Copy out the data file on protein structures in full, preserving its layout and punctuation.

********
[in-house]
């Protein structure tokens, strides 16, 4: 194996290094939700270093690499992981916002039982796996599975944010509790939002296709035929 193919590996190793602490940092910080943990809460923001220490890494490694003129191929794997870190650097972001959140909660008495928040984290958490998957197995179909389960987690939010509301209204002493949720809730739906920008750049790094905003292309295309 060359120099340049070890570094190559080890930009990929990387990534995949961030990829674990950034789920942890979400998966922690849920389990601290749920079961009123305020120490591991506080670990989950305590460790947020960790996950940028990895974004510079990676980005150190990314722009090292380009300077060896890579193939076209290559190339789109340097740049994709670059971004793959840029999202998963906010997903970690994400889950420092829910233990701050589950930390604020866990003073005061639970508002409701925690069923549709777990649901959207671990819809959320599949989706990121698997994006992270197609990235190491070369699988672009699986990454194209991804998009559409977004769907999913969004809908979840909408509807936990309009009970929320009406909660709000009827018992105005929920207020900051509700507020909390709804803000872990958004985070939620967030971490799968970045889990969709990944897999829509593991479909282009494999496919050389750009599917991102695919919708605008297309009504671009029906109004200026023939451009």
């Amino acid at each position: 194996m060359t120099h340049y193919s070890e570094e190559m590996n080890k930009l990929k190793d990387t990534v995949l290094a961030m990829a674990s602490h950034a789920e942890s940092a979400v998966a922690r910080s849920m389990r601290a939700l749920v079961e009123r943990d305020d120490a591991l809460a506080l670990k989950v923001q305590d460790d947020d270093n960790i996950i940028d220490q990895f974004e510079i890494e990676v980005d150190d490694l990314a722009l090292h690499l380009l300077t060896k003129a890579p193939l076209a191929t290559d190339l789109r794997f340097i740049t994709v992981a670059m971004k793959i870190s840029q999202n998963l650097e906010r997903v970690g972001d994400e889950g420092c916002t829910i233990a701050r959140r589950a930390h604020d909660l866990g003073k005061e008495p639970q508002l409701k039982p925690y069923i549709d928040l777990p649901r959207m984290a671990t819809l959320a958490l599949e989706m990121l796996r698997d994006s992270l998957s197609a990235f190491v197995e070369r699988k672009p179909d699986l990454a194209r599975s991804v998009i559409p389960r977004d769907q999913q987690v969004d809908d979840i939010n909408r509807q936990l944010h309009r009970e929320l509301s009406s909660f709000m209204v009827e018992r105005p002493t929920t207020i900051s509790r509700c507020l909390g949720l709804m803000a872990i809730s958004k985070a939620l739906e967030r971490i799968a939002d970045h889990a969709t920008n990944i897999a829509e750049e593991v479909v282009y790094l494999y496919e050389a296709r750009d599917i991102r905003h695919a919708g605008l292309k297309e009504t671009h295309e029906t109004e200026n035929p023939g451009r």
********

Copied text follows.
[in-house]
């Protein structure tokens, strides 16, 4: 194996290094939700270093690499992981916002039982796996599975944010509790939002296709035929 193919590996190793602490940092910080943990809460923001220490890494490694003129191929794997870190650097972001959140909660008495928040984290958490998957197995179909389960987690939010509301209204002493949720809730739906920008750049790094905003292309295309 060359120099340049070890570094190559080890930009990929990387990534995949961030990829674990950034789920942890979400998966922690849920389990601290749920079961009123305020120490591991506080670990989950305590460790947020960790996950940028990895974004510079990676980005150190990314722009090292380009300077060896890579193939076209290559190339789109340097740049994709670059971004793959840029999202998963906010997903970690994400889950420092829910233990701050589950930390604020866990003073005061639970508002409701925690069923549709777990649901959207671990819809959320599949989706990121698997994006992270197609990235190491070369699988672009699986990454194209991804998009559409977004769907999913969004809908979840909408509807936990309009009970929320009406909660709000009827018992105005929920207020900051509700507020909390709804803000872990958004985070939620967030971490799968970045889990969709990944897999829509593991479909282009494999496919050389750009599917991102695919919708605008297309009504671009029906109004200026023939451009």
């Amino acid at each position: 194996m060359t120099h340049y193919s070890e570094e190559m590996n080890k930009l990929k190793d990387t990534v995949l290094a961030m990829a674990s602490h950034a789920e942890s940092a979400v998966a922690r910080s849920m389990r601290a939700l749920v079961e009123r943990d305020d120490a591991l809460a506080l670990k989950v923001q305590d460790d947020d270093n960790i996950i940028d220490q990895f974004e510079i890494e990676v980005d150190d490694l990314a722009l090292h690499l380009l300077t060896k003129a890579p193939l076209a191929t290559d190339l789109r794997f340097i740049t994709v992981a670059m971004k793959i870190s840029q999202n998963l650097e906010r997903v970690g972001d994400e889950g420092c916002t829910i233990a701050r959140r589950a930390h604020d909660l866990g003073k005061e008495p639970q508002l409701k039982p925690y069923i549709d928040l777990p649901r959207m984290a671990t819809l959320a958490l599949e989706m990121l796996r698997d994006s992270l998957s197609a990235f190491v197995e070369r699988k672009p179909d699986l990454a194209r599975s991804v998009i559409p389960r977004d769907q999913q987690v969004d809908d979840i939010n909408r509807q936990l944010h309009r009970e929320l509301s009406s909660f709000m209204v009827e018992r105005p002493t929920t207020i900051s509790r509700c507020l909390g949720l709804m803000a872990i809730s958004k985070a939620l739906e967030r971490i799968a939002d970045h889990a969709t920008n990944i897999a829509e750049e593991v479909v282009y790094l494999y496919e050389a296709r750009d599917i991102r905003h695919a919708g605008l292309k297309e009504t671009h295309e029906t109004e200026n035929p023939g451009r």